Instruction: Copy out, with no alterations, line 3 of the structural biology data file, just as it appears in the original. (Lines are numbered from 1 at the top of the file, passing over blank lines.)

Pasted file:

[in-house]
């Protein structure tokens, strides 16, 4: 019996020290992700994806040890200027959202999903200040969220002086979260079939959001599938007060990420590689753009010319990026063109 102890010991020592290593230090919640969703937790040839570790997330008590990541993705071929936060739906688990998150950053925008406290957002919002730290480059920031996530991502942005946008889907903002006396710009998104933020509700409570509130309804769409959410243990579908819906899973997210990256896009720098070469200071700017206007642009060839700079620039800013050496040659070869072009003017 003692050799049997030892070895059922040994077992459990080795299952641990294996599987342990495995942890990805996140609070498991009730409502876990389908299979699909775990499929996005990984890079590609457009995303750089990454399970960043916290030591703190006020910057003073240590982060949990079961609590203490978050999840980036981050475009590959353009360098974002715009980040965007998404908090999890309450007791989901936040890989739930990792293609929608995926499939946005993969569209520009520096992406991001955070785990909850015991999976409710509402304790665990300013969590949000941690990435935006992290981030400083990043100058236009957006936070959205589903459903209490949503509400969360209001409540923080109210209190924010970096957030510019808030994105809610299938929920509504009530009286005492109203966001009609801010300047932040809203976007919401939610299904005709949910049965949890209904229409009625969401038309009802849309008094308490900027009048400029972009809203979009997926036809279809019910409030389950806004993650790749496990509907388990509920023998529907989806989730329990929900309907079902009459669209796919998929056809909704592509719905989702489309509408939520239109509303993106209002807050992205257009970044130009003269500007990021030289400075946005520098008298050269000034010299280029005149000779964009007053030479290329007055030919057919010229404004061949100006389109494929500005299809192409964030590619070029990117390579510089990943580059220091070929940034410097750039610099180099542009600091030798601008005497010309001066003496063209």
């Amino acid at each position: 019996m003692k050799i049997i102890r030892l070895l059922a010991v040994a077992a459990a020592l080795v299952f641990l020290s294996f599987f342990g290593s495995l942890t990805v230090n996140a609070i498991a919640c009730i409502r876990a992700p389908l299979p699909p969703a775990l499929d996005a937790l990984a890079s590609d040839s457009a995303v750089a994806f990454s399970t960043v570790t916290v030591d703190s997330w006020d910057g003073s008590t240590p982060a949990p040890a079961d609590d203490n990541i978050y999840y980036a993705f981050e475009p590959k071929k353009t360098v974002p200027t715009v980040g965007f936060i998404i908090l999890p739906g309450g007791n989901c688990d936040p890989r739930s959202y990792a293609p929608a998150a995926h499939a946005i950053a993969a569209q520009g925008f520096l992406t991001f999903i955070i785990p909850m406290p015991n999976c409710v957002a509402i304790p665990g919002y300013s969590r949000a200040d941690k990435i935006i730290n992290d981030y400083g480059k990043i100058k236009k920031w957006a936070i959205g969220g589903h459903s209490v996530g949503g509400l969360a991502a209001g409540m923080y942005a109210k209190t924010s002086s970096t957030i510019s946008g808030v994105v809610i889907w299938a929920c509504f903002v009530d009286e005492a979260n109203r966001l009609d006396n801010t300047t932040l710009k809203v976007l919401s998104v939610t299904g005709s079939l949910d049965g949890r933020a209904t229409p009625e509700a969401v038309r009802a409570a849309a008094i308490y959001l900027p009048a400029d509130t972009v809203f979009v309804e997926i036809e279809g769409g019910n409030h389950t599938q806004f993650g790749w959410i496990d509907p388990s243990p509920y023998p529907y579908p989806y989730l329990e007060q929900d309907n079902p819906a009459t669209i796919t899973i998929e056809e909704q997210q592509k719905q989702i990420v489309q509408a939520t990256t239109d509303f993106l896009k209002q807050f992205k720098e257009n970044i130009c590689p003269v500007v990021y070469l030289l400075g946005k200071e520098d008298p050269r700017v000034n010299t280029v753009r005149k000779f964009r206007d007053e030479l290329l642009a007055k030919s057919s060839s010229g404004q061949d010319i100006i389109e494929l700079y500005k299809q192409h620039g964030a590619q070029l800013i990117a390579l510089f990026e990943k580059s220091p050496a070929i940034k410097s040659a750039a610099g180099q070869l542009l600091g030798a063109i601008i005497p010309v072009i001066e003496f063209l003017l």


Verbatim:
């Amino acid at each position: 019996m003692k050799i049997i102890r030892l070895l059922a010991v040994a077992a459990a020592l080795v299952f641990l020290s294996f599987f342990g290593s495995l942890t990805v230090n996140a609070i498991a919640c009730i409502r876990a992700p389908l299979p699909p969703a775990l499929d996005a937790l990984a890079s590609d040839s457009a995303v750089a994806f990454s399970t960043v570790t916290v030591d703190s997330w006020d910057g003073s008590t240590p982060a949990p040890a079961d609590d203490n990541i978050y999840y980036a993705f981050e475009p590959k071929k353009t360098v974002p200027t715009v980040g965007f936060i998404i908090l999890p739906g309450g007791n989901c688990d936040p890989r739930s959202y990792a293609p929608a998150a995926h499939a946005i950053a993969a569209q520009g925008f520096l992406t991001f999903i955070i785990p909850m406290p015991n999976c409710v957002a509402i304790p665990g919002y300013s969590r949000a200040d941690k990435i935006i730290n992290d981030y400083g480059k990043i100058k236009k920031w957006a936070i959205g969220g589903h459903s209490v996530g949503g509400l969360a991502a209001g409540m923080y942005a109210k209190t924010s002086s970096t957030i510019s946008g808030v994105v809610i889907w299938a929920c509504f903002v009530d009286e005492a979260n109203r966001l009609d006396n801010t300047t932040l710009k809203v976007l919401s998104v939610t299904g005709s079939l949910d049965g949890r933020a209904t229409p009625e509700a969401v038309r009802a409570a849309a008094i308490y959001l900027p009048a400029d509130t972009v809203f979009v309804e997926i036809e279809g769409g019910n409030h389950t599938q806004f993650g790749w959410i496990d509907p388990s243990p509920y023998p529907y579908p989806y989730l329990e007060q929900d309907n079902p819906a009459t669209i796919t899973i998929e056809e909704q997210q592509k719905q989702i990420v489309q509408a939520t990256t239109d509303f993106l896009k209002q807050f992205k720098e257009n970044i130009c590689p003269v500007v990021y070469l030289l400075g946005k200071e520098d008298p050269r700017v000034n010299t280029v753009r005149k000779f964009r206007d007053e030479l290329l642009a007055k030919s057919s060839s010229g404004q061949d010319i100006i389109e494929l700079y500005k299809q192409h620039g964030a590619q070029l800013i990117a390579l510089f990026e990943k580059s220091p050496a070929i940034k410097s040659a750039a610099g180099q070869l542009l600091g030798a063109i601008i005497p010309v072009i001066e003496f063209l003017l």